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  • She was educated, principally, by the learned Johannes Matthiae, in as masculine a way as possible, while the great Oxenstjerna himself instructed her in politics.

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  • Its editors were Numa Morikage, Shimada Saburo and Koizuka Ryu, all destined to become celebrated not only in the field of journalism but also in that of politics.

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  • Defoe's Review (1704-1713) dealt chiefly with politics and commerce, but the introduction in it of what its editor fittingly termed the "scandalous club " was another step nearer the papers of Steele and the periodical essayists, the first attempts to create an organized popular opinion in matters of taste and manners.

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  • It has always remained Liberal in literature and Conservative in politics.

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  • It was Radical in politics, and had Roebuck as one of its founders.

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  • The first attempt to carry on an American review was made by Robert Walsh in 1811 at Philadelphia with the quarterly American Review of History and Politics, which lasted only a couple of years.

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  • Simms in defence of the politics and finance of the South, enjoyed a shorter career.

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  • At the beginning of the 19th century we find the Erlanger Literaturzeitung (1799-1810), which had replaced a Gelehrte Zeitung (1746); the Leipziger Literaturzeitung (1800-1834); the Heidelbergische Jahrbucher der Literatur (1808-1872); and the Wiener Literaturzeitung (1813-1816), followed by the Wiener Jahrbucher der Literatur (1818-1848), both of which received government support and resembled the English Quarterly Review in their conservative politics and high literary tone.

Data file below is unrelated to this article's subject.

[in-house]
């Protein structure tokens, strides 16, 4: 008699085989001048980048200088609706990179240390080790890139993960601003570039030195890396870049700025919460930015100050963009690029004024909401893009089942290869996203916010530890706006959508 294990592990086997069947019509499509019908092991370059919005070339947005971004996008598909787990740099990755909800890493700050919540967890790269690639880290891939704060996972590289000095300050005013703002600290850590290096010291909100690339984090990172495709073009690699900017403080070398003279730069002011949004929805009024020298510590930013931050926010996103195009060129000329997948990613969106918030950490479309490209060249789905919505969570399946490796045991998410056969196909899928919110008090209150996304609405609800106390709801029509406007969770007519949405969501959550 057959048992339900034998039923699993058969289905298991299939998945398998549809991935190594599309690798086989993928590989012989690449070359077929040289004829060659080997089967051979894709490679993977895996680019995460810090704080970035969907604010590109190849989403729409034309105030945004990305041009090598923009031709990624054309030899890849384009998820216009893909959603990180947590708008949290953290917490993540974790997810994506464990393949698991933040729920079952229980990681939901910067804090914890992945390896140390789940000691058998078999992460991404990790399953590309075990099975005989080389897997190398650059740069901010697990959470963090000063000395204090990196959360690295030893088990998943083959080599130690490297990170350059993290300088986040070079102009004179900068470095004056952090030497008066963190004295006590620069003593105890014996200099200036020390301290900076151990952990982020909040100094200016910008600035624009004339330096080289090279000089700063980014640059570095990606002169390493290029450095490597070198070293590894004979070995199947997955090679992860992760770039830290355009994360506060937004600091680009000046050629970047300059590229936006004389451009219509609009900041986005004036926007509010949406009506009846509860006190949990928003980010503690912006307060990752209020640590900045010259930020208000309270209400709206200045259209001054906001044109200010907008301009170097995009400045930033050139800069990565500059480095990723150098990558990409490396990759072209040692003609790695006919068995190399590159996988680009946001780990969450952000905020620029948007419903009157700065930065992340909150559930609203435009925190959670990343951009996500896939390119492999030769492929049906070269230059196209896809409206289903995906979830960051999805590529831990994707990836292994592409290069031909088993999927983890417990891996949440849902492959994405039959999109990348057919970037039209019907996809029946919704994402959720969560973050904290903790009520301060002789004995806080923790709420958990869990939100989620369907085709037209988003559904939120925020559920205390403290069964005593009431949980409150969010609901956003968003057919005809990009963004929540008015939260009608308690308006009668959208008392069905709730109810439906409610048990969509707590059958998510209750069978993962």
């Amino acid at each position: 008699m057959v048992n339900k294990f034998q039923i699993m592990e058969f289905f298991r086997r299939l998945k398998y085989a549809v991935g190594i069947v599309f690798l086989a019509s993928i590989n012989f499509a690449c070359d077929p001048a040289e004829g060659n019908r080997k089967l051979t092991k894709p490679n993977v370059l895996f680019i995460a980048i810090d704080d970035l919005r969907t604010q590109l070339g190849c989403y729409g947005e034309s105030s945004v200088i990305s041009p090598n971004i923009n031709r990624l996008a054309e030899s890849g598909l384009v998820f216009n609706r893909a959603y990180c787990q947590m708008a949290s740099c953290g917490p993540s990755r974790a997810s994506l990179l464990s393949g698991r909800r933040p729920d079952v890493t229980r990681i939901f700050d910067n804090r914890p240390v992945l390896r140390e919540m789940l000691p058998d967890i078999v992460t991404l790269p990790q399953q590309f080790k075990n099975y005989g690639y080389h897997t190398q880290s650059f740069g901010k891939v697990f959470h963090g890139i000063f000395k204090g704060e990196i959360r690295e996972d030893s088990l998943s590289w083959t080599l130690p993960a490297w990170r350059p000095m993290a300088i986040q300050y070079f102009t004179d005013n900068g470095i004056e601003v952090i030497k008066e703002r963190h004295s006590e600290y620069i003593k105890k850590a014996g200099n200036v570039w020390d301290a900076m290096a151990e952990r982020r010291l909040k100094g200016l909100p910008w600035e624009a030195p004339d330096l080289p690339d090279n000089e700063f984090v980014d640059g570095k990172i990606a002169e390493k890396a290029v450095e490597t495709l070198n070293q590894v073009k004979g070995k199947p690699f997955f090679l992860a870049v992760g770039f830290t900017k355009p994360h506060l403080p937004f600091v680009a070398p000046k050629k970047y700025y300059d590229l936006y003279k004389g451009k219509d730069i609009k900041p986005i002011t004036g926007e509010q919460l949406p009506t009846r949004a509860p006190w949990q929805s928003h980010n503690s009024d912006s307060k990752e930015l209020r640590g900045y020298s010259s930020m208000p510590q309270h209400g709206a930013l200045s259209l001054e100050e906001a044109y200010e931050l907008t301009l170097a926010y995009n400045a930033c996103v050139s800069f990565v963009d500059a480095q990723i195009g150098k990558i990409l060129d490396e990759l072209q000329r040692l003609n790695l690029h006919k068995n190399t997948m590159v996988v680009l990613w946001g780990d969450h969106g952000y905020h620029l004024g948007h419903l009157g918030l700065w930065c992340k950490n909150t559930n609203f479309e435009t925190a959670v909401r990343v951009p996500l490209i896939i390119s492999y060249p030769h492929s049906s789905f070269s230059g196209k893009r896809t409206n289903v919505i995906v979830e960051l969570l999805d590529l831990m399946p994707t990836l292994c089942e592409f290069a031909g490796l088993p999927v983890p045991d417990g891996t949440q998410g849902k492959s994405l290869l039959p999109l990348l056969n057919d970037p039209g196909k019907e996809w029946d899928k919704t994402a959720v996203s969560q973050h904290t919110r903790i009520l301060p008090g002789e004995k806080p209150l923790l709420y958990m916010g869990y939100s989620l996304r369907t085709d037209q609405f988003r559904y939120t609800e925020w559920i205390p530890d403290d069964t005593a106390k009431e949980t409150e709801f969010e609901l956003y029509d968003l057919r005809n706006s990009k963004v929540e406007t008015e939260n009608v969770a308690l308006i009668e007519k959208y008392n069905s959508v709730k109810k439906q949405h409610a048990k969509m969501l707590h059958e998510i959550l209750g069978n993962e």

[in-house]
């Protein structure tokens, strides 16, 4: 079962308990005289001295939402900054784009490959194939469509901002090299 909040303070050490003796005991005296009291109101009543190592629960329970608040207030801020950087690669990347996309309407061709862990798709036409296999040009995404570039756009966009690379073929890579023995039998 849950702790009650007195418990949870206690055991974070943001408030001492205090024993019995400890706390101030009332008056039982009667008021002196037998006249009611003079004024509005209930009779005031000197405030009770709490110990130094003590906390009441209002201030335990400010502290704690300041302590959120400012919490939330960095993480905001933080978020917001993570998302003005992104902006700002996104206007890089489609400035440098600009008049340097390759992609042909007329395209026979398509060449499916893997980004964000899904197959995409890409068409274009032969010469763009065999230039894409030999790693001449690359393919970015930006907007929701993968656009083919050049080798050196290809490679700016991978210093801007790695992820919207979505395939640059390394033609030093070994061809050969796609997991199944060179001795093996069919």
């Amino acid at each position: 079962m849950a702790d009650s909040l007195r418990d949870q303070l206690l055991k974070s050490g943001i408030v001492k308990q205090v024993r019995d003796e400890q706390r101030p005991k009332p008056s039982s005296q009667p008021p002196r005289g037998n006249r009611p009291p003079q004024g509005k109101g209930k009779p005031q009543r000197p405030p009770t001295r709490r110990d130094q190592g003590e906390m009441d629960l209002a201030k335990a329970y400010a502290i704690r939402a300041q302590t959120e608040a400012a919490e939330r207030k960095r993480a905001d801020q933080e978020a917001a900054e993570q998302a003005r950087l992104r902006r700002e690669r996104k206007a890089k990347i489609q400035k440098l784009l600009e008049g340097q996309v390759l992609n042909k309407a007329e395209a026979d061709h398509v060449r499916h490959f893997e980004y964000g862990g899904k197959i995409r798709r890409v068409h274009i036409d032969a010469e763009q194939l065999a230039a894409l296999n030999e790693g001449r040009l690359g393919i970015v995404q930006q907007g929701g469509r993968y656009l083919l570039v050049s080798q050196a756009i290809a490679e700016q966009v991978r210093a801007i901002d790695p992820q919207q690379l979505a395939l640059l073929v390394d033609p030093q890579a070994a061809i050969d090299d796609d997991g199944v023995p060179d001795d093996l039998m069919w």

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  • During the eight years between his expulsion from office in 1774 and the fall of Lord North's ministry in March 1782 he may indeed be said to have done one very great thing in politics.

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  • In domestic politics Fox had no time to do more than insist on the abolition of the slave trade.

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  • But in the last years during which this circle kept together a new spirit appeared in Roman politics and a new power in Roman literature, the revolutionary spirit evoked by the Gracchi in opposition to the long-continued ascendancy of the senate, and the new power of Roman satire, which was exercised impartially and unsparingly against both the excesses of the revolutionary spirit and the arrogance and incompetence of the extreme party among the nobles.

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  • The tempestuous politics of the war and reconstruction period suited his aggressive nature and constructive talent.

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  • His apprenticeship to politics was served in the Colonial Assembly of Bourbon, where he fought successfully to preserve the colony from the consequences of perpetual interference from the authorities in Paris, and on the other hand to prevent local discontent from appealing to the English for protection.

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  • An advanced and vehement Radical in politics and Progressive in municipal affairs, Mr Harrison in 1886 stood unsuccessfully for parliament against Sir John Lubbock for London University.

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  • Unrestrained conversation on the topics which most interested him - philosophy, politics, morals, religion - was at this time to be had in Holland with less danger and in greater abundance than in any other country in the world.

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  • After the first few weeks of Anne's reign, Shaftesbury, who had been deprived of the vice-admiralty of Dorset, returned to his retired life, but his letters to Furly show that he retained a keen interest in politics.